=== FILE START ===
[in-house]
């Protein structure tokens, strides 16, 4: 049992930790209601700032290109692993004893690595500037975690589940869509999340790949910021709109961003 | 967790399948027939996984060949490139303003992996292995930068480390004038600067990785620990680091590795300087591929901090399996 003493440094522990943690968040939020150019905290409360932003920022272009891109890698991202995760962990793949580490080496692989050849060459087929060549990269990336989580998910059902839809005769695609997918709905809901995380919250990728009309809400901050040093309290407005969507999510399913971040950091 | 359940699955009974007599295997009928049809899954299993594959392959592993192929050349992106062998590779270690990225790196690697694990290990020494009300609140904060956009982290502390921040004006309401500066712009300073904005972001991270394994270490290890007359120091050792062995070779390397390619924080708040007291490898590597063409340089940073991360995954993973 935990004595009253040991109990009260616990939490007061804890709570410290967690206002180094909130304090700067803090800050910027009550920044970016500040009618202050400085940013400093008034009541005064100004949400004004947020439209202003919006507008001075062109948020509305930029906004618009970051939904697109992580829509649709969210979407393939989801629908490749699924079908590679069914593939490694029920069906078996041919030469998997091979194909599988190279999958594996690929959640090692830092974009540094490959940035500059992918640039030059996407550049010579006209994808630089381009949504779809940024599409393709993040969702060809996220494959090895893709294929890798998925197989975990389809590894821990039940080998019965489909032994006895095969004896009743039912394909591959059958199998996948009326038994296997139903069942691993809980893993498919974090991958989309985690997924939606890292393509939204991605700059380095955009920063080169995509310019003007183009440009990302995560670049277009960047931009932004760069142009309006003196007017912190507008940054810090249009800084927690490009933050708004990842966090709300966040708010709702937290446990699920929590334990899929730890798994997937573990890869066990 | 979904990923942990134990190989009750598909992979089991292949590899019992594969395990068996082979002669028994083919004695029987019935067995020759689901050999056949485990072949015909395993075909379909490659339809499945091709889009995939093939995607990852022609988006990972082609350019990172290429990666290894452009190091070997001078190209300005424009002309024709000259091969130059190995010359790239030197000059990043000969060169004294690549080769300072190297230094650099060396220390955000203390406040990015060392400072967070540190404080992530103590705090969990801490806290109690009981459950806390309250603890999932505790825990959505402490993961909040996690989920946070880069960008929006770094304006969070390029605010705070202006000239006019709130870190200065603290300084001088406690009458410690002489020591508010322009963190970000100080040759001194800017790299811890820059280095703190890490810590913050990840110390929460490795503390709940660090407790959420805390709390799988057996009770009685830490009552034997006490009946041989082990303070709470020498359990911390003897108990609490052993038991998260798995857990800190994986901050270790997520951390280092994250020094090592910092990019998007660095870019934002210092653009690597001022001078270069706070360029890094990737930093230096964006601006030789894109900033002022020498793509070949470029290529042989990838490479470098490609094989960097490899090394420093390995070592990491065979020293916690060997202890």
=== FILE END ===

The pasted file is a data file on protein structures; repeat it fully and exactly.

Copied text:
[in-house]
């Protein structure tokens, strides 16, 4: 049992930790209601700032290109692993004893690595500037975690589940869509999340790949910021709109961003 | 967790399948027939996984060949490139303003992996292995930068480390004038600067990785620990680091590795300087591929901090399996 003493440094522990943690968040939020150019905290409360932003920022272009891109890698991202995760962990793949580490080496692989050849060459087929060549990269990336989580998910059902839809005769695609997918709905809901995380919250990728009309809400901050040093309290407005969507999510399913971040950091 | 359940699955009974007599295997009928049809899954299993594959392959592993192929050349992106062998590779270690990225790196690697694990290990020494009300609140904060956009982290502390921040004006309401500066712009300073904005972001991270394994270490290890007359120091050792062995070779390397390619924080708040007291490898590597063409340089940073991360995954993973 935990004595009253040991109990009260616990939490007061804890709570410290967690206002180094909130304090700067803090800050910027009550920044970016500040009618202050400085940013400093008034009541005064100004949400004004947020439209202003919006507008001075062109948020509305930029906004618009970051939904697109992580829509649709969210979407393939989801629908490749699924079908590679069914593939490694029920069906078996041919030469998997091979194909599988190279999958594996690929959640090692830092974009540094490959940035500059992918640039030059996407550049010579006209994808630089381009949504779809940024599409393709993040969702060809996220494959090895893709294929890798998925197989975990389809590894821990039940080998019965489909032994006895095969004896009743039912394909591959059958199998996948009326038994296997139903069942691993809980893993498919974090991958989309985690997924939606890292393509939204991605700059380095955009920063080169995509310019003007183009440009990302995560670049277009960047931009932004760069142009309006003196007017912190507008940054810090249009800084927690490009933050708004990842966090709300966040708010709702937290446990699920929590334990899929730890798994997937573990890869066990 | 979904990923942990134990190989009750598909992979089991292949590899019992594969395990068996082979002669028994083919004695029987019935067995020759689901050999056949485990072949015909395993075909379909490659339809499945091709889009995939093939995607990852022609988006990972082609350019990172290429990666290894452009190091070997001078190209300005424009002309024709000259091969130059190995010359790239030197000059990043000969060169004294690549080769300072190297230094650099060396220390955000203390406040990015060392400072967070540190404080992530103590705090969990801490806290109690009981459950806390309250603890999932505790825990959505402490993961909040996690989920946070880069960008929006770094304006969070390029605010705070202006000239006019709130870190200065603290300084001088406690009458410690002489020591508010322009963190970000100080040759001194800017790299811890820059280095703190890490810590913050990840110390929460490795503390709940660090407790959420805390709390799988057996009770009685830490009552034997006490009946041989082990303070709470020498359990911390003897108990609490052993038991998260798995857990800190994986901050270790997520951390280092994250020094090592910092990019998007660095870019934002210092653009690597001022001078270069706070360029890094990737930093230096964006601006030789894109900033002022020498793509070949470029290529042989990838490479470098490609094989960097490899090394420093390995070592990491065979020293916690060997202890």